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Economic Survey of Pakistan 2018-2019 highlights

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Advisor to Prime Minister of Pakistan on finance, Dr. Hafeez Sheikh launched Economic Survey for the year 2018-2019 on 10th June 2019.

Following are the salient features;

  • External sector has shown some improvement after dismal performance in FY-2018.
  • Policy intervention has reduced current account by 27 percent to $11.56 billion during July-April FY-2019 compared to expansion of 70 percent to $15.9 billion of the corresponding period last year.
  • Imports have been restricted by 5 percent to $ 44 billion compared to $46 billion last year.
  • Trade deficit reduced by 7.4 percent to $ 23.9 billion against $25.8 billion last year.
  • Remittances improved by 8.45 percent to $ 17.8 billion against 16.4 billion last year
  • GDP growth in FY 2018 was 3.3 percent, on the back of Agriculture at 0.85 percent, Industry 1.4 percent and Services 4.7 percent.
  • The major factor in limiting the growth of Agriculture was water shortage both for Rabi and Khariff crops which badly impacted production of major crops such as Cotton, Rice, and Sugar, which remained behind their target productions.
  • The cotton crop registered a decline of 17.4 percent to 9.86 million bales.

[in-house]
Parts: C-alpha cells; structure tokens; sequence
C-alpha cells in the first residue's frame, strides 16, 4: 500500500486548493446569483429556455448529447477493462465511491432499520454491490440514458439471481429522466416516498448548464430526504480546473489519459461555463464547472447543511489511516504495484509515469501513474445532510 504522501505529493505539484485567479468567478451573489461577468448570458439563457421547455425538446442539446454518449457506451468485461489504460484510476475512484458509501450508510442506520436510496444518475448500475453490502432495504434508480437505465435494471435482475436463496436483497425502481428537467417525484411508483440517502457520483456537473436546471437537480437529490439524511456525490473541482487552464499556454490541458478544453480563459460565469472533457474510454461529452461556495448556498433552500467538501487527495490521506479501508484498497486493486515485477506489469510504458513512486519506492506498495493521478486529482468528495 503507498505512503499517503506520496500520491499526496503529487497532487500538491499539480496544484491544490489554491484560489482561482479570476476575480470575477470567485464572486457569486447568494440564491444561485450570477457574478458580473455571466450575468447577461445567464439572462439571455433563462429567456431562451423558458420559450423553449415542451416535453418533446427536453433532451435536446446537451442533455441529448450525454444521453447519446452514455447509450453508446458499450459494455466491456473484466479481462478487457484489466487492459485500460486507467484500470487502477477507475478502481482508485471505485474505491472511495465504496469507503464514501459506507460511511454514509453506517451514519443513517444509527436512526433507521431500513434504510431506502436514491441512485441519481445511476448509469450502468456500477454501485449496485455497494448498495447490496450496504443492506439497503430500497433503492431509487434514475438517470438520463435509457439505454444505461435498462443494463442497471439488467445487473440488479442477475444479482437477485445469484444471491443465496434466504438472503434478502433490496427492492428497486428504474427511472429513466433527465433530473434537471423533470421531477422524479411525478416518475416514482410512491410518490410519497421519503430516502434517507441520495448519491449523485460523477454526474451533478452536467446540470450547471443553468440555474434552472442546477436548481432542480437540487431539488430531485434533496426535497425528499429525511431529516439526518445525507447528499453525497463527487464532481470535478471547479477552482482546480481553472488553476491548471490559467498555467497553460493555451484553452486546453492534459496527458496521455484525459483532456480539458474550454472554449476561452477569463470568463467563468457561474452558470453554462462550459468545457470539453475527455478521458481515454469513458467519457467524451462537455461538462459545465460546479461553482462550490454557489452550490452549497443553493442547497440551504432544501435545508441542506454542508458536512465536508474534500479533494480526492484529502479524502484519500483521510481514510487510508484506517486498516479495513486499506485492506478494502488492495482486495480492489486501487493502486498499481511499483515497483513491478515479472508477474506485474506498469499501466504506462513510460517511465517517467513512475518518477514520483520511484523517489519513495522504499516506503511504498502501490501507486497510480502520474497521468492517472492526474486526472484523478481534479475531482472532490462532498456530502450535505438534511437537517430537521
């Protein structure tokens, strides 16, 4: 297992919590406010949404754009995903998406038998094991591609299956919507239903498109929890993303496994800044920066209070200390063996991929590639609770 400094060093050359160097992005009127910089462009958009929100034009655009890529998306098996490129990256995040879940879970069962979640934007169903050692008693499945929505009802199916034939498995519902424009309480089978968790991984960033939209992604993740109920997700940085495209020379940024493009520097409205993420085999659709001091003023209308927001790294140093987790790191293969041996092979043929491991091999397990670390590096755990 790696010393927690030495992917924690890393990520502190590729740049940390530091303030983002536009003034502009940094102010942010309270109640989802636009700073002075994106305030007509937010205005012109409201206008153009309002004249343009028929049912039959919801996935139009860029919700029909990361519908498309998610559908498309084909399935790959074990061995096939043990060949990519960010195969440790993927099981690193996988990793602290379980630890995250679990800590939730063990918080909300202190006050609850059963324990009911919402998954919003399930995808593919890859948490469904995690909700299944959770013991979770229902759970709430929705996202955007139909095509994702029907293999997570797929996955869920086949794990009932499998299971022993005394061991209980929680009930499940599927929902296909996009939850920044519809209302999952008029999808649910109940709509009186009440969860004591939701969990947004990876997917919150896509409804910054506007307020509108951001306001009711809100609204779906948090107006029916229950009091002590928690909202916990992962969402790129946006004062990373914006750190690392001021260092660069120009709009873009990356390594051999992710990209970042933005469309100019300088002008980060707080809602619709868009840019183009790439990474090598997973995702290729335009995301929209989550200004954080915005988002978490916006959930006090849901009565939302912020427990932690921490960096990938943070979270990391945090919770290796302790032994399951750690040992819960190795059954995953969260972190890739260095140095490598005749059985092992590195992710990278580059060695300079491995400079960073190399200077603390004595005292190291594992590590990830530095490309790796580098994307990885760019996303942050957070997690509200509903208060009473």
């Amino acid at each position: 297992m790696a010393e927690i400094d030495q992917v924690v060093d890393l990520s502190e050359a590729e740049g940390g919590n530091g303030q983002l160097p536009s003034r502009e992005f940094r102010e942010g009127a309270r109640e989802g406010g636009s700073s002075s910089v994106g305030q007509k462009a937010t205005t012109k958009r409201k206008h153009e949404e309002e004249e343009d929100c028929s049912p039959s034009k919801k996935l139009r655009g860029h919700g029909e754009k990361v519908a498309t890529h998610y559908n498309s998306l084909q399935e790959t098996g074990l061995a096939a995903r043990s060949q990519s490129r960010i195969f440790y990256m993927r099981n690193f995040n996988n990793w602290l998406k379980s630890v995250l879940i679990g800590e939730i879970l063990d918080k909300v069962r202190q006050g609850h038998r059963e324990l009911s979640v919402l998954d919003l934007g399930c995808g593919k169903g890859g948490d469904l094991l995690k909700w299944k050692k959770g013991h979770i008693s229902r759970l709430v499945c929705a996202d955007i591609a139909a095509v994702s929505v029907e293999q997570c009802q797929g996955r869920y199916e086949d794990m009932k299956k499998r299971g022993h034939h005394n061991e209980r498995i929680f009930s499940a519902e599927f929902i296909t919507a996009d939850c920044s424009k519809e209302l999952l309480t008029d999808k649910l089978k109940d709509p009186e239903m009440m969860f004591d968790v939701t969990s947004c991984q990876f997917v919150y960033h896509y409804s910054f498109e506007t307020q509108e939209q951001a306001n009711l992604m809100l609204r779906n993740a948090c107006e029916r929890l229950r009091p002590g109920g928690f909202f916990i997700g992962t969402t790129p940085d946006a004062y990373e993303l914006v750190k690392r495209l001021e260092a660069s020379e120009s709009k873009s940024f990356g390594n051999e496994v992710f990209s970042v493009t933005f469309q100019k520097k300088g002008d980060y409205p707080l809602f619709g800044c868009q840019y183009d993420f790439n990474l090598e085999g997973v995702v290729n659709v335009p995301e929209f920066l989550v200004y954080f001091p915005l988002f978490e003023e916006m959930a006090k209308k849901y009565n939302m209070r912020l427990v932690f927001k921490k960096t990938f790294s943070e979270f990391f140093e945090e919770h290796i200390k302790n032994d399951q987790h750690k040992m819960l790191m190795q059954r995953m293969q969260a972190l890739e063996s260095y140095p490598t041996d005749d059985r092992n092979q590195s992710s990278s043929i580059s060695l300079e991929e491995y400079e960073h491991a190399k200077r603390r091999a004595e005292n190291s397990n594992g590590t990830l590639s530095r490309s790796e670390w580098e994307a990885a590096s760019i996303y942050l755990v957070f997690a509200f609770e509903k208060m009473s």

• Rice production remained short by 3.3 percent to 7.2 million ton.
  • Sugar production stood at 67.2 million ton and witnessed a decline 19.4 percent.
  • Wheat crop showed some nominal growth of 0.5 percent to 25.19 million ton.
  • Maize crop showed good improvement of 6.9 percent to 6.3 million ton.
  • Industrial sector showed moderate growth of 1.4 percent due to decline of Large Scale Manufacturing Sector (LSM) by 2.06 percent due to reduced aggregate demand.
  • -Mining and construction sector growth declined by 1.9 and 7.6 percent respectively.
  • Services sector was affected by the decline in Commodity Producing Sector and registered a less than expected growth at 4.7 percent.
  • General government services and other private services contributed to services sector by surpassing the target and registered a growth of 8 percent and 7 percent, respectively.
  • Fiscal deficit despite increased interest payment was managed at 5.0 percent of GDP during the first nine months of CFY2019.
  • The FBR collections remains lower due to court stay on mobile phones, reduction in personal income tax rates and reduced imports.
  • Government has separated the tax policy function of FBR from tax administration.
  • Creation of Specialized Tax Unit for foreign assets.
  • Tax broadening measures.
  • Extensive use of information technology for data mining, detection of under reporting, spotting tax evaders and get more people into tax net.
  • These efforts have helped in expansion of tax filers to more than 1.87 million.